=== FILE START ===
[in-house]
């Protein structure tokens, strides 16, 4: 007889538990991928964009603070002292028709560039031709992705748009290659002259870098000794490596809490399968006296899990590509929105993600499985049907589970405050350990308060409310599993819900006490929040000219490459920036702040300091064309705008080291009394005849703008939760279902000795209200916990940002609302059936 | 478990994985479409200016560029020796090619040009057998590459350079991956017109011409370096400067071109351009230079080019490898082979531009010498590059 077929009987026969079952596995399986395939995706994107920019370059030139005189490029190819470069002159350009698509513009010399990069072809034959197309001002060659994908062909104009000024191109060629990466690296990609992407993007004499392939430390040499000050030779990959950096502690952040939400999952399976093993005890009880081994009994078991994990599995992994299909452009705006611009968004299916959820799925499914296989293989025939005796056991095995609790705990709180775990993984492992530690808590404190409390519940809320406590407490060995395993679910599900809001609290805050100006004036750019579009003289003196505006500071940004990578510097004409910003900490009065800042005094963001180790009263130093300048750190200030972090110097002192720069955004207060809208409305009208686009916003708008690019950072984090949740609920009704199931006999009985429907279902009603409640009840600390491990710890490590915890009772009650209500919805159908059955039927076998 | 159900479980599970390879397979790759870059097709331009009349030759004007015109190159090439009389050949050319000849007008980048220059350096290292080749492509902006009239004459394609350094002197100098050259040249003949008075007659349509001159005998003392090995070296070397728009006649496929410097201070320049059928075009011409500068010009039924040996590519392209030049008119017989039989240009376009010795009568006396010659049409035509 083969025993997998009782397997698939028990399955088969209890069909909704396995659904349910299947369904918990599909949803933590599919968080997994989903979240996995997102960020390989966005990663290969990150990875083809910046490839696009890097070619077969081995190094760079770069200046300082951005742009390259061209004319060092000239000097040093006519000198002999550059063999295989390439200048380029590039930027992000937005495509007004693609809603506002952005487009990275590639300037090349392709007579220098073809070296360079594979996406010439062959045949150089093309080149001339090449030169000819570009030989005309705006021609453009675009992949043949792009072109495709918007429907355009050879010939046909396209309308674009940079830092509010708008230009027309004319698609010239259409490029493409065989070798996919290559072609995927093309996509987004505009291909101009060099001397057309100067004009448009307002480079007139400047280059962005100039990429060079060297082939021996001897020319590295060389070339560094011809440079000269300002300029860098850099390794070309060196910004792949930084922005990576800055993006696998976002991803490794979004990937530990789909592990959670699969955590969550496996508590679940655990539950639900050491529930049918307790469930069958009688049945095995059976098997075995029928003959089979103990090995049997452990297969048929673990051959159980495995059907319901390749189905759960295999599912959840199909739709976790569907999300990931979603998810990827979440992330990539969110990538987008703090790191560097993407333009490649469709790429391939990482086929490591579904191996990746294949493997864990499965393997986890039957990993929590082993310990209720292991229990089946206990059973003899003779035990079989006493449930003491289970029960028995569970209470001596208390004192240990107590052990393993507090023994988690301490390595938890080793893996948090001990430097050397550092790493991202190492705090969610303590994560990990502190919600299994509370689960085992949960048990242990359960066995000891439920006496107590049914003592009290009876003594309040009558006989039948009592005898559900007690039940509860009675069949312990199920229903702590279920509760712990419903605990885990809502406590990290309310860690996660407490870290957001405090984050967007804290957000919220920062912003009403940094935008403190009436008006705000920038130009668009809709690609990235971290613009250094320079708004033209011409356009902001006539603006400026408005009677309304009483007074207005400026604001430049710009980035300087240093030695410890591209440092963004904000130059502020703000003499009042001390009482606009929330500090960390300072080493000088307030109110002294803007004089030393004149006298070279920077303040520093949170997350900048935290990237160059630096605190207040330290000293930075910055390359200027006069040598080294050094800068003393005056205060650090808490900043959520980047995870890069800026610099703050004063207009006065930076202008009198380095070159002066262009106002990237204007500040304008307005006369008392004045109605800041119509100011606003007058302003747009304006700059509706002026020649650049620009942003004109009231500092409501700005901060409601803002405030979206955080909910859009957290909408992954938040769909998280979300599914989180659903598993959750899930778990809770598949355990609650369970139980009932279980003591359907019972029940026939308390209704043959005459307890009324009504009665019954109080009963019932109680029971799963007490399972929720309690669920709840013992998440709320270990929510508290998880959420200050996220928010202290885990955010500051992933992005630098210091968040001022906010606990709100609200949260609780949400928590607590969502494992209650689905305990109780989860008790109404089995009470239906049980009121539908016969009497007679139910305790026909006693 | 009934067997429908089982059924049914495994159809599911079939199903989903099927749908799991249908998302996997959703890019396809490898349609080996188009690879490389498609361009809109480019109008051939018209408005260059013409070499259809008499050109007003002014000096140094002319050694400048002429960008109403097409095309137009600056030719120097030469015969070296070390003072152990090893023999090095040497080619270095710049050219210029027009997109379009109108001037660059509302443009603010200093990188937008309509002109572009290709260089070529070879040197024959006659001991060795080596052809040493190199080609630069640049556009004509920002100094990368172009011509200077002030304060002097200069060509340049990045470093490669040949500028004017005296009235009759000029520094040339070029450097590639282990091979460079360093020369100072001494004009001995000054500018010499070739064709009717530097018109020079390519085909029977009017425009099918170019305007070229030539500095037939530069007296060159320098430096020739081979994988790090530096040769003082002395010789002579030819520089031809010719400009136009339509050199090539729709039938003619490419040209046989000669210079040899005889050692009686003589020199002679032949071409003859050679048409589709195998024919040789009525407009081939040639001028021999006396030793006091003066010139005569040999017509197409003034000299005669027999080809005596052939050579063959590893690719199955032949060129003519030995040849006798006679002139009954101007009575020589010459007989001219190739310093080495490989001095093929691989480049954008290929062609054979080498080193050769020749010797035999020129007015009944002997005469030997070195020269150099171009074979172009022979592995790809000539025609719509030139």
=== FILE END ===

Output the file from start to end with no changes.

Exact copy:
[in-house]
């Protein structure tokens, strides 16, 4: 007889538990991928964009603070002292028709560039031709992705748009290659002259870098000794490596809490399968006296899990590509929105993600499985049907589970405050350990308060409310599993819900006490929040000219490459920036702040300091064309705008080291009394005849703008939760279902000795209200916990940002609302059936 | 478990994985479409200016560029020796090619040009057998590459350079991956017109011409370096400067071109351009230079080019490898082979531009010498590059 077929009987026969079952596995399986395939995706994107920019370059030139005189490029190819470069002159350009698509513009010399990069072809034959197309001002060659994908062909104009000024191109060629990466690296990609992407993007004499392939430390040499000050030779990959950096502690952040939400999952399976093993005890009880081994009994078991994990599995992994299909452009705006611009968004299916959820799925499914296989293989025939005796056991095995609790705990709180775990993984492992530690808590404190409390519940809320406590407490060995395993679910599900809001609290805050100006004036750019579009003289003196505006500071940004990578510097004409910003900490009065800042005094963001180790009263130093300048750190200030972090110097002192720069955004207060809208409305009208686009916003708008690019950072984090949740609920009704199931006999009985429907279902009603409640009840600390491990710890490590915890009772009650209500919805159908059955039927076998 | 159900479980599970390879397979790759870059097709331009009349030759004007015109190159090439009389050949050319000849007008980048220059350096290292080749492509902006009239004459394609350094002197100098050259040249003949008075007659349509001159005998003392090995070296070397728009006649496929410097201070320049059928075009011409500068010009039924040996590519392209030049008119017989039989240009376009010795009568006396010659049409035509 083969025993997998009782397997698939028990399955088969209890069909909704396995659904349910299947369904918990599909949803933590599919968080997994989903979240996995997102960020390989966005990663290969990150990875083809910046490839696009890097070619077969081995190094760079770069200046300082951005742009390259061209004319060092000239000097040093006519000198002999550059063999295989390439200048380029590039930027992000937005495509007004693609809603506002952005487009990275590639300037090349392709007579220098073809070296360079594979996406010439062959045949150089093309080149001339090449030169000819570009030989005309705006021609453009675009992949043949792009072109495709918007429907355009050879010939046909396209309308674009940079830092509010708008230009027309004319698609010239259409490029493409065989070798996919290559072609995927093309996509987004505009291909101009060099001397057309100067004009448009307002480079007139400047280059962005100039990429060079060297082939021996001897020319590295060389070339560094011809440079000269300002300029860098850099390794070309060196910004792949930084922005990576800055993006696998976002991803490794979004990937530990789909592990959670699969955590969550496996508590679940655990539950639900050491529930049918307790469930069958009688049945095995059976098997075995029928003959089979103990090995049997452990297969048929673990051959159980495995059907319901390749189905759960295999599912959840199909739709976790569907999300990931979603998810990827979440992330990539969110990538987008703090790191560097993407333009490649469709790429391939990482086929490591579904191996990746294949493997864990499965393997986890039957990993929590082993310990209720292991229990089946206990059973003899003779035990079989006493449930003491289970029960028995569970209470001596208390004192240990107590052990393993507090023994988690301490390595938890080793893996948090001990430097050397550092790493991202190492705090969610303590994560990990502190919600299994509370689960085992949960048990242990359960066995000891439920006496107590049914003592009290009876003594309040009558006989039948009592005898559900007690039940509860009675069949312990199920229903702590279920509760712990419903605990885990809502406590990290309310860690996660407490870290957001405090984050967007804290957000919220920062912003009403940094935008403190009436008006705000920038130009668009809709690609990235971290613009250094320079708004033209011409356009902001006539603006400026408005009677309304009483007074207005400026604001430049710009980035300087240093030695410890591209440092963004904000130059502020703000003499009042001390009482606009929330500090960390300072080493000088307030109110002294803007004089030393004149006298070279920077303040520093949170997350900048935290990237160059630096605190207040330290000293930075910055390359200027006069040598080294050094800068003393005056205060650090808490900043959520980047995870890069800026610099703050004063207009006065930076202008009198380095070159002066262009106002990237204007500040304008307005006369008392004045109605800041119509100011606003007058302003747009304006700059509706002026020649650049620009942003004109009231500092409501700005901060409601803002405030979206955080909910859009957290909408992954938040769909998280979300599914989180659903598993959750899930778990809770598949355990609650369970139980009932279980003591359907019972029940026939308390209704043959005459307890009324009504009665019954109080009963019932109680029971799963007490399972929720309690669920709840013992998440709320270990929510508290998880959420200050996220928010202290885990955010500051992933992005630098210091968040001022906010606990709100609200949260609780949400928590607590969502494992209650689905305990109780989860008790109404089995009470239906049980009121539908016969009497007679139910305790026909006693 | 009934067997429908089982059924049914495994159809599911079939199903989903099927749908799991249908998302996997959703890019396809490898349609080996188009690879490389498609361009809109480019109008051939018209408005260059013409070499259809008499050109007003002014000096140094002319050694400048002429960008109403097409095309137009600056030719120097030469015969070296070390003072152990090893023999090095040497080619270095710049050219210029027009997109379009109108001037660059509302443009603010200093990188937008309509002109572009290709260089070529070879040197024959006659001991060795080596052809040493190199080609630069640049556009004509920002100094990368172009011509200077002030304060002097200069060509340049990045470093490669040949500028004017005296009235009759000029520094040339070029450097590639282990091979460079360093020369100072001494004009001995000054500018010499070739064709009717530097018109020079390519085909029977009017425009099918170019305007070229030539500095037939530069007296060159320098430096020739081979994988790090530096040769003082002395010789002579030819520089031809010719400009136009339509050199090539729709039938003619490419040209046989000669210079040899005889050692009686003589020199002679032949071409003859050679048409589709195998024919040789009525407009081939040639001028021999006396030793006091003066010139005569040999017509197409003034000299005669027999080809005596052939050579063959590893690719199955032949060129003519030995040849006798006679002139009954101007009575020589010459007989001219190739310093080495490989001095093929691989480049954008290929062609054979080498080193050769020749010797035999020129007015009944002997005469030997070195020269150099171009074979172009022979592995790809000539025609719509030139």